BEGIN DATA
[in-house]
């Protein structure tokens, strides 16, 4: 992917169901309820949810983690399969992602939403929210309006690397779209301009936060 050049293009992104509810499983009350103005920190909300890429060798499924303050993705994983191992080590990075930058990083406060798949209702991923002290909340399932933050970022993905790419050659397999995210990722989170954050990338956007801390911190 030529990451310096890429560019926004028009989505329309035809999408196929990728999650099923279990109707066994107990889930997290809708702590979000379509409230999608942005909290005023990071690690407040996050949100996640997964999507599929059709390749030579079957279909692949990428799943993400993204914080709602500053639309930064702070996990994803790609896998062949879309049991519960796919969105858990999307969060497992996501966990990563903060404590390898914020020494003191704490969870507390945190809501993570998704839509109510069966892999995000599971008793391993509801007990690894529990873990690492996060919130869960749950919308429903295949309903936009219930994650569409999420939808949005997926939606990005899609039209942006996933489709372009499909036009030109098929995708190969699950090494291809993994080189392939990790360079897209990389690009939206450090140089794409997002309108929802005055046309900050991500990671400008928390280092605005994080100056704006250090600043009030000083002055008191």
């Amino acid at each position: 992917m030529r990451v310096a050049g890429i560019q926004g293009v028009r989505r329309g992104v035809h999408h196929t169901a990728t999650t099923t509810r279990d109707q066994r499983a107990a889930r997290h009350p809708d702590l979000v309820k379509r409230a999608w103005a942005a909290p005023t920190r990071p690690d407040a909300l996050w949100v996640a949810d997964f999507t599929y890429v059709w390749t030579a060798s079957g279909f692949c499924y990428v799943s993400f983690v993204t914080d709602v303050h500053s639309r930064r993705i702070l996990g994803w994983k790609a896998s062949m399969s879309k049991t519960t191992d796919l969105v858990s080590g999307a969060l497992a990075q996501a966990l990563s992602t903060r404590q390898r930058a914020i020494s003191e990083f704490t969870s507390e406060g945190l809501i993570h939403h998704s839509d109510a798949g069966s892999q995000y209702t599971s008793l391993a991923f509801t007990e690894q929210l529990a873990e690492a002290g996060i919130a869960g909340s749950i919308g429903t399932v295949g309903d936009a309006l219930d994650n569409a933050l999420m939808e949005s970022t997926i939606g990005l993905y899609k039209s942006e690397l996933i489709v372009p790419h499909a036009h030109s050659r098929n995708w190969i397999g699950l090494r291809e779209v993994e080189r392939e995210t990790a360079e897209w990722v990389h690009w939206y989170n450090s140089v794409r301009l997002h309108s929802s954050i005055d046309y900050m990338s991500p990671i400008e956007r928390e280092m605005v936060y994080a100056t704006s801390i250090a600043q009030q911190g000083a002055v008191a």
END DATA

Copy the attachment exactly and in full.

[in-house]
């Protein structure tokens, strides 16, 4: 992917169901309820949810983690399969992602939403929210309006690397779209301009936060 050049293009992104509810499983009350103005920190909300890429060798499924303050993705994983191992080590990075930058990083406060798949209702991923002290909340399932933050970022993905790419050659397999995210990722989170954050990338956007801390911190 030529990451310096890429560019926004028009989505329309035809999408196929990728999650099923279990109707066994107990889930997290809708702590979000379509409230999608942005909290005023990071690690407040996050949100996640997964999507599929059709390749030579079957279909692949990428799943993400993204914080709602500053639309930064702070996990994803790609896998062949879309049991519960796919969105858990999307969060497992996501966990990563903060404590390898914020020494003191704490969870507390945190809501993570998704839509109510069966892999995000599971008793391993509801007990690894529990873990690492996060919130869960749950919308429903295949309903936009219930994650569409999420939808949005997926939606990005899609039209942006996933489709372009499909036009030109098929995708190969699950090494291809993994080189392939990790360079897209990389690009939206450090140089794409997002309108929802005055046309900050991500990671400008928390280092605005994080100056704006250090600043009030000083002055008191």
């Amino acid at each position: 992917m030529r990451v310096a050049g890429i560019q926004g293009v028009r989505r329309g992104v035809h999408h196929t169901a990728t999650t099923t509810r279990d109707q066994r499983a107990a889930r997290h009350p809708d702590l979000v309820k379509r409230a999608w103005a942005a909290p005023t920190r990071p690690d407040a909300l996050w949100v996640a949810d997964f999507t599929y890429v059709w390749t030579a060798s079957g279909f692949c499924y990428v799943s993400f983690v993204t914080d709602v303050h500053s639309r930064r993705i702070l996990g994803w994983k790609a896998s062949m399969s879309k049991t519960t191992d796919l969105v858990s080590g999307a969060l497992a990075q996501a966990l990563s992602t903060r404590q390898r930058a914020i020494s003191e990083f704490t969870s507390e406060g945190l809501i993570h939403h998704s839509d109510a798949g069966s892999q995000y209702t599971s008793l391993a991923f509801t007990e690894q929210l529990a873990e690492a002290g996060i919130a869960g909340s749950i919308g429903t399932v295949g309903d936009a309006l219930d994650n569409a933050l999420m939808e949005s970022t997926i939606g990005l993905y899609k039209s942006e690397l996933i489709v372009p790419h499909a036009h030109s050659r098929n995708w190969i397999g699950l090494r291809e779209v993994e080189r392939e995210t990790a360079e897209w990722v990389h690009w939206y989170n450090s140089v794409r301009l997002h309108s929802s954050i005055d046309y900050m990338s991500p990671i400008e956007r928390e280092m605005v936060y994080a100056t704006s801390i250090a600043q009030q911190g000083a002055v008191a």